In­zolo Ex­clu­sive Game Lodge

Eastern Cape, South Africa

Upscale Living Magazine - - Contents - By Heléne Ra­mack­ers Pho­to­graphs cour­tesy of In­solo and by Heléne Ra­mack­ers

In the heart of South Africa’s Eastern Cape prov­ince, idyl­li­cally lo­cated in a shel­tered val­ley, In­zolo Ex­clu­sive Game Lodge is best de­fined as the ideal bush home. With only four chalets, you will be as­sured of the best in ex­clu­siv­ity, lux­ury and ab­so­lute pri­vacy. “It is ei­ther an enor­mous tur­key or a lion with its leg up in the air”, our ranger Dave quips in his na­tive Scot­tish ac­cent. Hys­ter­i­cal laugh­ter fills the early morn­ing air and as we drive to­wards the ‘tur­key’, we no­tice it is, in ac­tual fact a li­on­ess, hav­ing none of the lion’s fer­vent at­tempts to mate with her, un­cer­e­mo­ni­ously kick­ing up a fuss by push­ing him away from her with her back paws. He dis­grun­tledly lies down next to her and pro­ceeds to fall asleep.

The crisp morn­ing air has taken its toll and ev­ery­one is keen to get back to the lodge with the wel­com­ing prospect of a hot drink and a warm fire. Our an­i­mal sight­ings have been as­ton­ish­ing – we saw a chee­tah with an im­pala kill, plenty of ze­bra, bles­bok, an ele­phant feed­ing and the most adorable baby gi­raffe, es­ti­mated to be about a week old with its very tall mother.

When own­ers Paul Lynch and Dave Hurr ini­tially pur­chased the land as a farm and used the orig­i­nal lodge as a week­end get­away, they had a shared vi­sion of turn­ing it into some­thing ex­tra­or­di­nary. Dot­ted into the land­scape with the most breath­tak­ing views over the es­carp­ment and the val­ley be­low, In­zolo Ex­clu­sive Game Lodge came to fruition.

In­zolo isn’t just a ‘pretty face’ in the best sense of the word – the own­ers pride them­selves on the two spe­cial con­ser­va­tion ini­tia­tives that are on­go­ing – the in­ter­ac­tive buf­falo breed­ing project and the pro­tec­tion of the en­dan­gered Cape moun­tain ze­bra. The day we ar­rive at In­zolo, lodge man­ager Christina in­vites us to ob­serve an unusual pro­ce­dure where vet­eri­nary stu­dents wit­ness and as­sist, un­der the guid­ance of world-renowned wildlife vet­eri­nar­ian, Dr William Fowlds, the dart­ing and ges­ta­tion test­ing of a fe­male buf­falo. It’s con­firmed – she’s go­ing to be a mom! Buf­falo ‘daddy’ is un­aware of his pend­ing father­hood, munch­ing away at some green­ery in a feed­ing trough.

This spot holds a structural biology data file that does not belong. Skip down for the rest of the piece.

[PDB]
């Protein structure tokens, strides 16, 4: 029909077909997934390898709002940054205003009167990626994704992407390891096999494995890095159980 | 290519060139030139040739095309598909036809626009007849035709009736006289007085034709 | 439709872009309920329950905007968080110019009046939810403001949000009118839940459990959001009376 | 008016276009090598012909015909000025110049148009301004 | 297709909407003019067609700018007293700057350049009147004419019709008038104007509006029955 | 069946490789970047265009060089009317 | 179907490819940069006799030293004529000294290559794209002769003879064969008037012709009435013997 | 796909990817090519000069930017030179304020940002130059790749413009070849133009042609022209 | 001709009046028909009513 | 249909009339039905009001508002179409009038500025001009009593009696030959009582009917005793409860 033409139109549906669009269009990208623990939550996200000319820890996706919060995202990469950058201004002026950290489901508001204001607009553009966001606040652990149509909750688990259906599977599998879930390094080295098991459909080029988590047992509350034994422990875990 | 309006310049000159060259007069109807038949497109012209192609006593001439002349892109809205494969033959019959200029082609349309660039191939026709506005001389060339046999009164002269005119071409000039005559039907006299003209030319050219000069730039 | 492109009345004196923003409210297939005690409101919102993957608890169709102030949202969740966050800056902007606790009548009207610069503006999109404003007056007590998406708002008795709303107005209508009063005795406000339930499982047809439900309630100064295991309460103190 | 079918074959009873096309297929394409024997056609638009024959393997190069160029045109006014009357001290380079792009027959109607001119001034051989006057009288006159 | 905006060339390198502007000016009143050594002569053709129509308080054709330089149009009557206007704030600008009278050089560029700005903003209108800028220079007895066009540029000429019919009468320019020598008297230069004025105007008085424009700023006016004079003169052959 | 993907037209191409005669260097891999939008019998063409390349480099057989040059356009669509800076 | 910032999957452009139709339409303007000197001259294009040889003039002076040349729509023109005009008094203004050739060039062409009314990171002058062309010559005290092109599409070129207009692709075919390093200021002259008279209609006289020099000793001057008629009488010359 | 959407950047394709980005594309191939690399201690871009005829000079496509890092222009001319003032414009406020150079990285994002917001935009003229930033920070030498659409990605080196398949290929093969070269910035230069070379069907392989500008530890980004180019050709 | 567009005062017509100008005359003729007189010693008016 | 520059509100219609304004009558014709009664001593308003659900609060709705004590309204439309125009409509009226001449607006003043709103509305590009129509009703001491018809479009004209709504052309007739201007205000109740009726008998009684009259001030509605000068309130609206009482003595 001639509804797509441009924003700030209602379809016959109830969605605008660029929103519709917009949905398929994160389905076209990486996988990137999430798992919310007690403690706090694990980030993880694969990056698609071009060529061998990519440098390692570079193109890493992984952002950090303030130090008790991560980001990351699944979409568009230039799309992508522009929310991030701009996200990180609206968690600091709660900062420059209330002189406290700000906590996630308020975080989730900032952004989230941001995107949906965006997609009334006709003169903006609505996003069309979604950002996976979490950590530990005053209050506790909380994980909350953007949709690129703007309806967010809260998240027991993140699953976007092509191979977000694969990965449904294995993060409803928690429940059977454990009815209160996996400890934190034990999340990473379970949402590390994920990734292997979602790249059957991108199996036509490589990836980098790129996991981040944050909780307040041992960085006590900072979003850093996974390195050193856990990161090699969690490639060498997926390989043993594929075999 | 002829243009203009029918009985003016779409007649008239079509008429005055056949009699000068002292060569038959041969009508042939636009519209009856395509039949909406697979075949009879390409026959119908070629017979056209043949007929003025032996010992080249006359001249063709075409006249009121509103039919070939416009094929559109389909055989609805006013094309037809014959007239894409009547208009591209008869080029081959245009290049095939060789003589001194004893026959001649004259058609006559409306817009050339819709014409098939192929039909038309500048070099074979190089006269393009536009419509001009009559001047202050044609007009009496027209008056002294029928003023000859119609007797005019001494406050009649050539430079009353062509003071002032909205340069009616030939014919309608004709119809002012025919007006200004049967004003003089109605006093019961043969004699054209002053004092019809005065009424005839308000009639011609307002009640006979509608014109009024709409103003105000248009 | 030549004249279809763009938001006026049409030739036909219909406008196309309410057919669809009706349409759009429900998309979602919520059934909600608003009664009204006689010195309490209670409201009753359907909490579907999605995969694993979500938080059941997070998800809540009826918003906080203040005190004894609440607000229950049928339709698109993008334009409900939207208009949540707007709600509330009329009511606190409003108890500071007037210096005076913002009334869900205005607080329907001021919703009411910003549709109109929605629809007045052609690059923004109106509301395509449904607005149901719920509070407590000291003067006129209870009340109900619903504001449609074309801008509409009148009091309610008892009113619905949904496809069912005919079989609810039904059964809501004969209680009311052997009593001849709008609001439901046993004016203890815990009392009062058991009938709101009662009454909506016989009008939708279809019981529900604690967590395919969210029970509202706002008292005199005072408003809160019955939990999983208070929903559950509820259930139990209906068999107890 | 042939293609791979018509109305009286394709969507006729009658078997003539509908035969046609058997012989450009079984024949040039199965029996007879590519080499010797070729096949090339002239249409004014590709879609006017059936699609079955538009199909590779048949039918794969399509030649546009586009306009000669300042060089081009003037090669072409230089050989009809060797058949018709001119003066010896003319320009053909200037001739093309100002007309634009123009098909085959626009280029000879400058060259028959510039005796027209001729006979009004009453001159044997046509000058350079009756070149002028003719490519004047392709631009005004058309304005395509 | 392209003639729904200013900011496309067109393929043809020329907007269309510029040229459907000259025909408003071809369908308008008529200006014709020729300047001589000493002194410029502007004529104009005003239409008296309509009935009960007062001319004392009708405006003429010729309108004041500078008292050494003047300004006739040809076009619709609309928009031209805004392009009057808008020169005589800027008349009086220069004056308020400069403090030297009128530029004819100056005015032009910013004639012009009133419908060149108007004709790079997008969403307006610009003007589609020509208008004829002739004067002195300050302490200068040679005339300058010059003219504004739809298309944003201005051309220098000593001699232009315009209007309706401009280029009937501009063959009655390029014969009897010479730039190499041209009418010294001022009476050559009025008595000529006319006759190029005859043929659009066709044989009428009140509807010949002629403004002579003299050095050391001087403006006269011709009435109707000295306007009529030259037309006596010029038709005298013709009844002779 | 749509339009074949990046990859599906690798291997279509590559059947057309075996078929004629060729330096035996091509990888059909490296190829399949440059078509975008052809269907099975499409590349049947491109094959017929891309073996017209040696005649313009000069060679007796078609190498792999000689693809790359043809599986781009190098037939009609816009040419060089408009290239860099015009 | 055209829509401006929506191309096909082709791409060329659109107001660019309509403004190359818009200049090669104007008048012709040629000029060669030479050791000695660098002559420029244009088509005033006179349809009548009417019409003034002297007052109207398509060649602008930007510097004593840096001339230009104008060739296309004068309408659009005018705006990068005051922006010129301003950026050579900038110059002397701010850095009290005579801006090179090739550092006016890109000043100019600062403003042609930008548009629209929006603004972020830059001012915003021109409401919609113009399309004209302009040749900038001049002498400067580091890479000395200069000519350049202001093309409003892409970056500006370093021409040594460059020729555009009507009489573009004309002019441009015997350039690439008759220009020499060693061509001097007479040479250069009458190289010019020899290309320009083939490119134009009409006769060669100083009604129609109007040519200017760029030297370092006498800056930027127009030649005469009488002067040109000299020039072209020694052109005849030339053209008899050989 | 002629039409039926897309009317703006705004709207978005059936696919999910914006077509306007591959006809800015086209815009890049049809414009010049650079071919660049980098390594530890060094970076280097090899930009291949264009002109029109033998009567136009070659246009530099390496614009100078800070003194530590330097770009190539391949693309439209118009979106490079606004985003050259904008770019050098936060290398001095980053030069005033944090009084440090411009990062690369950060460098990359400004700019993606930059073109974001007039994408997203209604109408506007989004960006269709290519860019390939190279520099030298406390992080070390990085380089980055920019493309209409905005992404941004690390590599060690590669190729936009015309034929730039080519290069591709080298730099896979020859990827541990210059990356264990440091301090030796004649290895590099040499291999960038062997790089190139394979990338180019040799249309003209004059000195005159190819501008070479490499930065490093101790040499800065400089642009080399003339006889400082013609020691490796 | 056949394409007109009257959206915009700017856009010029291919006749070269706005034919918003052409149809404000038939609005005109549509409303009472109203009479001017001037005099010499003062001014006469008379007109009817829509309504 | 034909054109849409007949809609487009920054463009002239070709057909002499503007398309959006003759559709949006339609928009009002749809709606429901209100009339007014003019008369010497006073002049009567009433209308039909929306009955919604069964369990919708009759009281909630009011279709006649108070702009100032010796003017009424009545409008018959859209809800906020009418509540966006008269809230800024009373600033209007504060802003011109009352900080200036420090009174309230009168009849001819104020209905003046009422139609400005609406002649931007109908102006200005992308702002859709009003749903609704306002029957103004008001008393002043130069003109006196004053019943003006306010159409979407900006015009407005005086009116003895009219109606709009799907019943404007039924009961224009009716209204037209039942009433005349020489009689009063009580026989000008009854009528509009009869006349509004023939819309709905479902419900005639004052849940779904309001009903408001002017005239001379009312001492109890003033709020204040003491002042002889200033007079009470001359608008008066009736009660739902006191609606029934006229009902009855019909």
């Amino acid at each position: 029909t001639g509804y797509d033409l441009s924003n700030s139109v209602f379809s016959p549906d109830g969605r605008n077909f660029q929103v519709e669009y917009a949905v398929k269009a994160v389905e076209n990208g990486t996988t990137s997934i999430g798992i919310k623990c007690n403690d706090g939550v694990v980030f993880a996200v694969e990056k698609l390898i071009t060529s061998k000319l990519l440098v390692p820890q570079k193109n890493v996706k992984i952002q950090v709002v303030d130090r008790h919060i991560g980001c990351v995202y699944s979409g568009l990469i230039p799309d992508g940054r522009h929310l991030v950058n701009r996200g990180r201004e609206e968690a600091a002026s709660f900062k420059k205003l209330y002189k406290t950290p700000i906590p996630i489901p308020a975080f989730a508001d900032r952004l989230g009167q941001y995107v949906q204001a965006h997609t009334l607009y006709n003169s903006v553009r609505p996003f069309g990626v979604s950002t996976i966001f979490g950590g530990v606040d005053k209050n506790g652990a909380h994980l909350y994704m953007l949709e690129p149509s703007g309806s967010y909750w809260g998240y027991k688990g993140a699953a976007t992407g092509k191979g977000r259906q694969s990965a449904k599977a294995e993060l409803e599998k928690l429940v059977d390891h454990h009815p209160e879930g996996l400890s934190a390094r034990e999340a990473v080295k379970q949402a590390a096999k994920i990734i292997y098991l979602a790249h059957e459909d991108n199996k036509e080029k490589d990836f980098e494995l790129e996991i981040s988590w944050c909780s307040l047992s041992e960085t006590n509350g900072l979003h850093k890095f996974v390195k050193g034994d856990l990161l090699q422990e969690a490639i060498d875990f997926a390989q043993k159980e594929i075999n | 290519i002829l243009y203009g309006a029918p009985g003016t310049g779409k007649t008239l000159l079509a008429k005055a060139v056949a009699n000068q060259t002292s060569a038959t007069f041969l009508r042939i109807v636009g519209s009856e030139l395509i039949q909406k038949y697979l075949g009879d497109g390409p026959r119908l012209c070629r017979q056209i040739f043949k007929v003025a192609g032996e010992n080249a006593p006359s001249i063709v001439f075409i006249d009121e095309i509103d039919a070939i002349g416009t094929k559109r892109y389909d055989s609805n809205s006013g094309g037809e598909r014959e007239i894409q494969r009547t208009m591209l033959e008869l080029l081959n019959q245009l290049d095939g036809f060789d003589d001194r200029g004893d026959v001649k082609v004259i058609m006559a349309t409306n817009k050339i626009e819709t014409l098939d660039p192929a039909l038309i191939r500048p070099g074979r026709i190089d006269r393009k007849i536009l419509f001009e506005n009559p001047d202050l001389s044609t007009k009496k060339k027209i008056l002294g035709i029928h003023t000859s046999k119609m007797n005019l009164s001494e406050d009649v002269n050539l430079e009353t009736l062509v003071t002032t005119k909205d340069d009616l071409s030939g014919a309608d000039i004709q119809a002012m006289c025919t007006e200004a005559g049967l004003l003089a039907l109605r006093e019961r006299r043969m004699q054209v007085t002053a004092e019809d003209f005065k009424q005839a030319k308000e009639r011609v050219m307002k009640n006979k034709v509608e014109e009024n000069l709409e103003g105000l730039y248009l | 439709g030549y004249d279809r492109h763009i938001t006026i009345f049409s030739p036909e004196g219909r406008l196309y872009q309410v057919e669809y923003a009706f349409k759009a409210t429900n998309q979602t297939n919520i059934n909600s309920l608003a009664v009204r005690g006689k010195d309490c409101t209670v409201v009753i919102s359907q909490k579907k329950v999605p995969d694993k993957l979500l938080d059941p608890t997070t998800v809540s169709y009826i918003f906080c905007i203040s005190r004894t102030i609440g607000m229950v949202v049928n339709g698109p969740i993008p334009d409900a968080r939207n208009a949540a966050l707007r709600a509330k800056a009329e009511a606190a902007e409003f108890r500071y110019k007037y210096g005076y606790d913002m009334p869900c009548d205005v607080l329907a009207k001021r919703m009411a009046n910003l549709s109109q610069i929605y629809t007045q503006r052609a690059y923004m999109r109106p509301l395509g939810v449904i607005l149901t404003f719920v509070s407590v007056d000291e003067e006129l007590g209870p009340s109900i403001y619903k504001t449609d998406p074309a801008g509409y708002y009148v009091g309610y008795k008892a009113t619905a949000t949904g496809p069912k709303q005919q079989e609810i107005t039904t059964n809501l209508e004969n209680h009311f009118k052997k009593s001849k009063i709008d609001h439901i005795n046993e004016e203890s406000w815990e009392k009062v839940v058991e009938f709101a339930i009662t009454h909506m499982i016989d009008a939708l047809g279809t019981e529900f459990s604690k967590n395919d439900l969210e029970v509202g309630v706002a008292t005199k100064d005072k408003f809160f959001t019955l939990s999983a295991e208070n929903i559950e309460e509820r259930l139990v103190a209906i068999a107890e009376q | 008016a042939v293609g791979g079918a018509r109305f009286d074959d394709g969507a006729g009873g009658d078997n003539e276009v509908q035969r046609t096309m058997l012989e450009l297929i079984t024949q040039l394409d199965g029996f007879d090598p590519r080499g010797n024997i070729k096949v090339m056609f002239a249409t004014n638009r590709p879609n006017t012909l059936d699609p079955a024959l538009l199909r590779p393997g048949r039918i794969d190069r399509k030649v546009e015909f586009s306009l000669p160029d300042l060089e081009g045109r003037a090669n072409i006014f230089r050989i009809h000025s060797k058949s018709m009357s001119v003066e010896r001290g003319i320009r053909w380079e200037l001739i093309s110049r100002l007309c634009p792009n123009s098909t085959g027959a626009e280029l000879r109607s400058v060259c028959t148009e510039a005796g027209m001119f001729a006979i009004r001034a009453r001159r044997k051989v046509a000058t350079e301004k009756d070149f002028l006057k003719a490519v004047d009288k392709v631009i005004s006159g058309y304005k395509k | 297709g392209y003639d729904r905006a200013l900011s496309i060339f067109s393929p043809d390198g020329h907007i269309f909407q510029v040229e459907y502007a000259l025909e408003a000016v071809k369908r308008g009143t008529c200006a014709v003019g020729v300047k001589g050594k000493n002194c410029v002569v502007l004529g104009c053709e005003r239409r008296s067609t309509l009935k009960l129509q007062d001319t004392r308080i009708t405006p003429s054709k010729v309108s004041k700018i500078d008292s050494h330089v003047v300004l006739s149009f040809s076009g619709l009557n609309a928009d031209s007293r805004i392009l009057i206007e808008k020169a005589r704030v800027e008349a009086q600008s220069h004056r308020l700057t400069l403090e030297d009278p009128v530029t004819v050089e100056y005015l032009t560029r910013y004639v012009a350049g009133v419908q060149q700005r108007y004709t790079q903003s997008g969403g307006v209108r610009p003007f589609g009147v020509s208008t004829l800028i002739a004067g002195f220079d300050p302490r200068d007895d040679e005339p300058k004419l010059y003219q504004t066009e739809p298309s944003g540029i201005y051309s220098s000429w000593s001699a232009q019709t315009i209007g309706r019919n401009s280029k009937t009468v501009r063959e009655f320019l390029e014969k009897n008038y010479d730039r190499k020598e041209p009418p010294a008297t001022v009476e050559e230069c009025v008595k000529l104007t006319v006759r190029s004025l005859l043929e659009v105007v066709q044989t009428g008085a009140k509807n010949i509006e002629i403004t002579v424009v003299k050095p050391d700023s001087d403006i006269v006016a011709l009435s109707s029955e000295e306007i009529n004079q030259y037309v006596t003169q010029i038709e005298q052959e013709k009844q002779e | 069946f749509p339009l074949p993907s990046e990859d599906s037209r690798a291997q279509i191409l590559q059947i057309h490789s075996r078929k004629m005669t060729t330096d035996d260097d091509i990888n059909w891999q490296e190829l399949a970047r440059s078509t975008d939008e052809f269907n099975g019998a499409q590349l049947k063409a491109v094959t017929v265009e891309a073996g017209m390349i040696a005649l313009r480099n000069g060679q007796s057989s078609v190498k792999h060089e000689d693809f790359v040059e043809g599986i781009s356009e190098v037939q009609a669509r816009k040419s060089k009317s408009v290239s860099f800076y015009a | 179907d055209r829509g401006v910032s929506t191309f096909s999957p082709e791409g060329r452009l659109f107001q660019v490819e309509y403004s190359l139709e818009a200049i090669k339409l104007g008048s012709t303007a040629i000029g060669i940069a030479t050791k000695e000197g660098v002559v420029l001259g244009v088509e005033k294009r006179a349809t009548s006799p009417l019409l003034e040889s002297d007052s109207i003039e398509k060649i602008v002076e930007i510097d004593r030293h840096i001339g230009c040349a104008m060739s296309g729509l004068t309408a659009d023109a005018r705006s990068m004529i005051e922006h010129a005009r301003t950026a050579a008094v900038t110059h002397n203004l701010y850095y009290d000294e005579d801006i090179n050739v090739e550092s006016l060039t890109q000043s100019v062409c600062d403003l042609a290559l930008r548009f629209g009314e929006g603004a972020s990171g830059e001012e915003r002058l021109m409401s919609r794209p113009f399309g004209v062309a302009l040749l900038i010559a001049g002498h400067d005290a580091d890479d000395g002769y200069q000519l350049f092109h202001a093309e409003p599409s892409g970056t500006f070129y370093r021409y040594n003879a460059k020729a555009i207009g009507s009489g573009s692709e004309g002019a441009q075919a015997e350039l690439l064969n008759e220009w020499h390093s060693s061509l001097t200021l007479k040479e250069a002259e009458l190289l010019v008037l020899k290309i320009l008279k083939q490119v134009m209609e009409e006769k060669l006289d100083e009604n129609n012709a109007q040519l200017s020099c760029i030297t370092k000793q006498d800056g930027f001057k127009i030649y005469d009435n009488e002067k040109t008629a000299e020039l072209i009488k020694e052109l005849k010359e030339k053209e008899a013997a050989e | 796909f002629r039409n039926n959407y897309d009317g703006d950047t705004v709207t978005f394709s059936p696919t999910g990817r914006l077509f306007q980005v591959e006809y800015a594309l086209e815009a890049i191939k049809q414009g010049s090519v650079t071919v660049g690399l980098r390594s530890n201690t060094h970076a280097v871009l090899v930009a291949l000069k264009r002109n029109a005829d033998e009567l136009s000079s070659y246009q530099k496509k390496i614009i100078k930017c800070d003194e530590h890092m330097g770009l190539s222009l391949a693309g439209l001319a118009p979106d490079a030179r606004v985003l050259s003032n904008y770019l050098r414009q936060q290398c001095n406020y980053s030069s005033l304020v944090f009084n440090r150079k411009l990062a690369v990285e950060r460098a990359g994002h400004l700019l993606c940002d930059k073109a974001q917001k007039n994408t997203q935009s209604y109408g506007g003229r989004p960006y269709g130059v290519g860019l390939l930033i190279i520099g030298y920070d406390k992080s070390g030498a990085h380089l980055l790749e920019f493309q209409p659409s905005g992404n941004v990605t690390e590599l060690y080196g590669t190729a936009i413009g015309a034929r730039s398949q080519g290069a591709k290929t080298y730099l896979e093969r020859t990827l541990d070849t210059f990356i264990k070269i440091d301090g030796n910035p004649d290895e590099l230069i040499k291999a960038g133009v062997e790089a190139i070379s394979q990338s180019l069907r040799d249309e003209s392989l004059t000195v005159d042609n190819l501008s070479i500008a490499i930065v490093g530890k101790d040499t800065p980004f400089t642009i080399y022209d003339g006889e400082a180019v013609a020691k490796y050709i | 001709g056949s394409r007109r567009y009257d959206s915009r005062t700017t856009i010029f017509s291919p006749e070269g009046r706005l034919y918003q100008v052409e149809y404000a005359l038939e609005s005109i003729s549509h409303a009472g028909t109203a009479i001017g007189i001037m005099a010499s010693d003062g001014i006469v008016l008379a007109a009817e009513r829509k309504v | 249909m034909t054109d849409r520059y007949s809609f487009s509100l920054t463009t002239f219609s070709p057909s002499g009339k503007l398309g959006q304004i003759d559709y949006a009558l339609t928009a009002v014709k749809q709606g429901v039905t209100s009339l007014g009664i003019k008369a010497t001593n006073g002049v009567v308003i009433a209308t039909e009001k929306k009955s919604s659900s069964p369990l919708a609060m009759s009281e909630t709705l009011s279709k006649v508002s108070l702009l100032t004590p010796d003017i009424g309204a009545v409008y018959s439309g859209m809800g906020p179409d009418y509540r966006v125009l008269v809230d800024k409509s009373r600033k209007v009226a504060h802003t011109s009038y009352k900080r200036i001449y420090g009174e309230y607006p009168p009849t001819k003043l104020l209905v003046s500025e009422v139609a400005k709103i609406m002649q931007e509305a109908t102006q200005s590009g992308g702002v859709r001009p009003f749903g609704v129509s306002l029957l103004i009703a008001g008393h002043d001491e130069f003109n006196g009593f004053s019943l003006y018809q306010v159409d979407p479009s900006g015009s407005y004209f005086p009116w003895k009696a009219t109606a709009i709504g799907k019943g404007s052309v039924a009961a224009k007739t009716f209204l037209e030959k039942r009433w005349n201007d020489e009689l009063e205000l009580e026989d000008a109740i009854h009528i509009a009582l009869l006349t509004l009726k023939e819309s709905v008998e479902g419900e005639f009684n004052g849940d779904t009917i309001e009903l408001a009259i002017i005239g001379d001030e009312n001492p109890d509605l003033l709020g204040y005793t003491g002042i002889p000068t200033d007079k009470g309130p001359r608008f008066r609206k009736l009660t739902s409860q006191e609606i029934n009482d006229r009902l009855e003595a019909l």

Af­ter this in­ter­est­ing view­ing, we head back to the lodge to en­joy the most scrump­tious high tea, con­sist­ing of de­li­ciously

pre­pared melt-in-your-mouth bil­tong & cheese sand­wiches, tuna & cheese sand­wiches, cit­rus tartlets, a va­ri­ety of sal­ads and Amarula cheese­cake for dessert. At­ten­tively served by hostesses Phumla and Yan­diswa, as well as bar­man Themba, you couldn’t wish for more po­lite staff.

Dave meets us in front of the lodge for our game drive. With over 16,000 acres of bush, you might not find an an­i­mal around ev­ery cor­ner, but you will be re­warded with some amaz­ing sight­ings. Down at the wa­ter­ing hole, we spot the sweet­est baby hippo, but they all quickly dis­si­pate into the wa­ter. The male starts show­ing dom­i­nance by ‘yawn­ing’ – show­cas­ing his huge in­cisors to the rest of the pod.